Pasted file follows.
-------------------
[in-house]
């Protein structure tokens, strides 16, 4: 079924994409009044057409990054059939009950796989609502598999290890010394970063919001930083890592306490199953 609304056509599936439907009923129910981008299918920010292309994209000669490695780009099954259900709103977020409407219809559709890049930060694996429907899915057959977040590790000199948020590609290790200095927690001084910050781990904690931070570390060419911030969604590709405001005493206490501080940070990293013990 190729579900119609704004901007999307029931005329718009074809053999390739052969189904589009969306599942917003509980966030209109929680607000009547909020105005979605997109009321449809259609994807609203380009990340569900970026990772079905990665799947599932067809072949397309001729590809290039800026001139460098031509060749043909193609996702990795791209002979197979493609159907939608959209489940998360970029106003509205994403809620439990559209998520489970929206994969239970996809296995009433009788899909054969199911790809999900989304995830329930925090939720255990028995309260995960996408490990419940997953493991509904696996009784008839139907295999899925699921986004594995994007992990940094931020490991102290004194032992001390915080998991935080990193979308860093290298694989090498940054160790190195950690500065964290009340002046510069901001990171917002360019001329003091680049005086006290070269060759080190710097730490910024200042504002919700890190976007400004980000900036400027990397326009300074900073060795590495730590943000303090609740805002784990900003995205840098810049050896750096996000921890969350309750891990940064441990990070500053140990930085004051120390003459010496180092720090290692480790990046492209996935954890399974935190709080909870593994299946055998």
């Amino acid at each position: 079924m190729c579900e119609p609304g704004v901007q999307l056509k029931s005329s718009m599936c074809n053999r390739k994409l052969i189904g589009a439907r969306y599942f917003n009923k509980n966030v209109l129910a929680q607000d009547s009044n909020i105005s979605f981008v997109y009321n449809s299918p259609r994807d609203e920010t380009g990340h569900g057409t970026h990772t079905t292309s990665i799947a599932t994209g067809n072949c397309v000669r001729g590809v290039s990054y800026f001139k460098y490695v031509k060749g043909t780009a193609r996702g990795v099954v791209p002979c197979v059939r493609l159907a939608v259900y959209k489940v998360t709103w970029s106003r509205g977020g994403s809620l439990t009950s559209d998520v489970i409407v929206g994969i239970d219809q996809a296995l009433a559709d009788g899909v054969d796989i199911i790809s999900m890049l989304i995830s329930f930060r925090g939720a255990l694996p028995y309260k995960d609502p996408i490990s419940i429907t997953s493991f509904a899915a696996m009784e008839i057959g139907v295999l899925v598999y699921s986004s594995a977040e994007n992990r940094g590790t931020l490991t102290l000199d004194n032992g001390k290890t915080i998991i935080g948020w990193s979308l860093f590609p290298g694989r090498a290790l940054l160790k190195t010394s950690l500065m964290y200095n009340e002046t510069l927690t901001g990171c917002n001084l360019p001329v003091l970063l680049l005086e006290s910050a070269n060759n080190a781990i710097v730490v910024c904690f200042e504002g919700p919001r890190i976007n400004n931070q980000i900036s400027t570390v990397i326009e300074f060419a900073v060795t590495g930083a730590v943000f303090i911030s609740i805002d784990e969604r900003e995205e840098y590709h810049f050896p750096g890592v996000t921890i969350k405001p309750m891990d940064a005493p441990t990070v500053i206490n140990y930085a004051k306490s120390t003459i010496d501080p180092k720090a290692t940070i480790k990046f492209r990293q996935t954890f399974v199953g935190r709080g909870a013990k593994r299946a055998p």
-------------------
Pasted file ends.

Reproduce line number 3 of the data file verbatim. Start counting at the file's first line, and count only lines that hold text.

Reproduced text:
């Amino acid at each position: 079924m190729c579900e119609p609304g704004v901007q999307l056509k029931s005329s718009m599936c074809n053999r390739k994409l052969i189904g589009a439907r969306y599942f917003n009923k509980n966030v209109l129910a929680q607000d009547s009044n909020i105005s979605f981008v997109y009321n449809s299918p259609r994807d609203e920010t380009g990340h569900g057409t970026h990772t079905t292309s990665i799947a599932t994209g067809n072949c397309v000669r001729g590809v290039s990054y800026f001139k460098y490695v031509k060749g043909t780009a193609r996702g990795v099954v791209p002979c197979v059939r493609l159907a939608v259900y959209k489940v998360t709103w970029s106003r509205g977020g994403s809620l439990t009950s559209d998520v489970i409407v929206g994969i239970d219809q996809a296995l009433a559709d009788g899909v054969d796989i199911i790809s999900m890049l989304i995830s329930f930060r925090g939720a255990l694996p028995y309260k995960d609502p996408i490990s419940i429907t997953s493991f509904a899915a696996m009784e008839i057959g139907v295999l899925v598999y699921s986004s594995a977040e994007n992990r940094g590790t931020l490991t102290l000199d004194n032992g001390k290890t915080i998991i935080g948020w990193s979308l860093f590609p290298g694989r090498a290790l940054l160790k190195t010394s950690l500065m964290y200095n009340e002046t510069l927690t901001g990171c917002n001084l360019p001329v003091l970063l680049l005086e006290s910050a070269n060759n080190a781990i710097v730490v910024c904690f200042e504002g919700p919001r890190i976007n400004n931070q980000i900036s400027t570390v990397i326009e300074f060419a900073v060795t590495g930083a730590v943000f303090i911030s609740i805002d784990e969604r900003e995205e840098y590709h810049f050896p750096g890592v996000t921890i969350k405001p309750m891990d940064a005493p441990t990070v500053i206490n140990y930085a004051k306490s120390t003459i010496d501080p180092k720090a290692t940070i480790k990046f492209r990293q996935t954890f399974v199953g935190r709080g909870a013990k593994r299946a055998p």